When thinking of the art of Indochina , one tends to think mainly of the Buddhist art displayed in temples across the area or of the Khmer architecture of Cambodia. But that is to miss a lot of what Indochina has to offer to the art lover. And the region’s art is not all ancient! There is a flourishing contemporary art scene throughout the area, attracting serious buyers and collectors from across the globe.
To take Vietnam as an example, we can see a long history of artistic works, from the stone age to the present day. As with many aspects of Vietnam’s culture, influences have been absorbed from far and wide. Some of the oldest art is displayed through decorated bronze drums depicting scenes of everyday life such as farming, fighting, shipbuilding, music making, etc. Later the influence of China was dominant and the Vietnamese learned many new skills and techniques. Ceramics and porcelain became important.
After independence from China, art continued to flourish, with artists combining elements from whichever cultures they came into contact with. During the Nguyen dynasty, Vietnam’s last imperial dynasty, the emperors encouraged artists and Vietnamese ceramics were exported across Indochina and beyond. Today, calligraphy, originally based on Chinese, now continues using the Roman alphabet, making a unique art form while silk painting and woodblock prints are also very popular.
During the French colonisation, artists across Indochina began to absorb European influences and the French established several art schools. Today that tradition of absorption continues and there are rich, vibrant art scenes in Hanoi, Phnom Penh, Bangkok etc. In Hanoi, for example, the old district is a maze of streets where you can find several galleries specialising in contemporary Vietnamese art. You can even find a French style caf with art displays and sales.
Laos has a more religion based art. The decorative arts and architecture of the temples and the Buddhist sculptures comprise the high art while in the folk arts the many minorities have their own distinctive styles. Lao ceramics were unknown until the 1970s when they were discovered during excavations in the Vientiane area. Again, western art using oils and water colours were introduced by the French and there is a small but active art community in Vientiane, centred on the National Faculty of Fine Arts, producing original works. Vientiane’s T’Shop La Gallery displays and sells contemporary art.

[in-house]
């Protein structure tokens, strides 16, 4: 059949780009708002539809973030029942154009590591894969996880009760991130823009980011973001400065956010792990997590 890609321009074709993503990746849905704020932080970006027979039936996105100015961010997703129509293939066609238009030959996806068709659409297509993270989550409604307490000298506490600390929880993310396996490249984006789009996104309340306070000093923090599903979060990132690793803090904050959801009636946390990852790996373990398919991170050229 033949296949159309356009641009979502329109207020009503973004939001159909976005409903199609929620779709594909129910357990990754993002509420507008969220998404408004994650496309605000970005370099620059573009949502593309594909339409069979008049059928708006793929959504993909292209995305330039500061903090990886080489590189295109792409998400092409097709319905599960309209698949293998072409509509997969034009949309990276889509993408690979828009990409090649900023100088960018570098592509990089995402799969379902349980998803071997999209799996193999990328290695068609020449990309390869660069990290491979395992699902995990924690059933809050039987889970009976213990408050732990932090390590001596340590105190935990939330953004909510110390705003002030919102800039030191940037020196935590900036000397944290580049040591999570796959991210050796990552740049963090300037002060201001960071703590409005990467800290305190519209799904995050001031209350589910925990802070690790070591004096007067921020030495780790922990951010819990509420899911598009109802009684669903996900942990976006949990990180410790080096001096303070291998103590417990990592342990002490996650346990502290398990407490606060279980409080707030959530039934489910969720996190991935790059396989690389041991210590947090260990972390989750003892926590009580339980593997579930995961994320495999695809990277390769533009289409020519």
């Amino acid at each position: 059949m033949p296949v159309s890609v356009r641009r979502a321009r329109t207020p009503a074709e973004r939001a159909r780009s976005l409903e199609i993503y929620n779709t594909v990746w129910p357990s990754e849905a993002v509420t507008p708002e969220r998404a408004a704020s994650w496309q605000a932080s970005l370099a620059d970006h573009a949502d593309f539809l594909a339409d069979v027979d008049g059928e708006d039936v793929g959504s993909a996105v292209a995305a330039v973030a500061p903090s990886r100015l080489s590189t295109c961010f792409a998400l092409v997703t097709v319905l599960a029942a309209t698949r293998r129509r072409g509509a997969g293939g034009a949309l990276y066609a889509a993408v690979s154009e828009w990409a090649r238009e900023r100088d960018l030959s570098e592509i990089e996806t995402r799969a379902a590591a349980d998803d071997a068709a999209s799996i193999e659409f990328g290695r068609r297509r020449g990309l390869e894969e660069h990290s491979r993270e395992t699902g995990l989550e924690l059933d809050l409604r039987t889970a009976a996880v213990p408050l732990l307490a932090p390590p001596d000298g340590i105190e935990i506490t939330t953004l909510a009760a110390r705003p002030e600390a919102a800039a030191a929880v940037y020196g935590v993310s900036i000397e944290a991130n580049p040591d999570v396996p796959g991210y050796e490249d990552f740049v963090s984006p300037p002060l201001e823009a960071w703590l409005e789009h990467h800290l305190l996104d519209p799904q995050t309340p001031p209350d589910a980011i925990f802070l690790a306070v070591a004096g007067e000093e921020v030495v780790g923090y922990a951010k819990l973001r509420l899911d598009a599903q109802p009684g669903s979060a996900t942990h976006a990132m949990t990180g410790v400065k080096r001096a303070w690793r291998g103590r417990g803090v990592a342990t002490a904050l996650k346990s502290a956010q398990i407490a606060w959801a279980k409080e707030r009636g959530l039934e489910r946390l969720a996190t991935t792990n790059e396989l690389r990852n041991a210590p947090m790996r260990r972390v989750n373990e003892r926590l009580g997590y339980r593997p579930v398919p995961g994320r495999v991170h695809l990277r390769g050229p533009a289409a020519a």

As with much of its population, Cambodia’s artists suffered unimaginably during the Pol Pot era, but today, thanks to the Cambodian government. NGOs and the growing number of visitors, a dynamic art scene has emerged here combining the ancient and the modern. But Cambodia’s arts highlight must remain Ankor Wat, the peak of the Khmer civilisation’s artistic achievement. The architecture and decoration will leave a permanent impression.
Thailand , being the most outward looking nation in Indochina, with its more established tourism has a thriving contemporary art scene and has taken part in many European art events. Again, contemporary Thai art combines modern techniques and ideas with the more traditional, which in Thailand’s case also means the Buddhist tradition. Traditional art is to be found in the sumptuously decorated temples and in the Buddhist statues. Most art is to be seen in the innumerable temples, but there is also a fine collection in the National Gallery of the National Museum in Bangkok, as well as in many smaller galleries.
Yunnan in southwest China has a strong tradition of ethnic art from its minority peoples. Woodblock prints are especially popular, with each artist taking weeks to create each work. Batiks are also produced featuring both traditional and modern topics and themes. Towns and cities such as Dali, Lijiang and Xishuangbanna’s Jinghong have gallery shops where you can see and purchase this special art.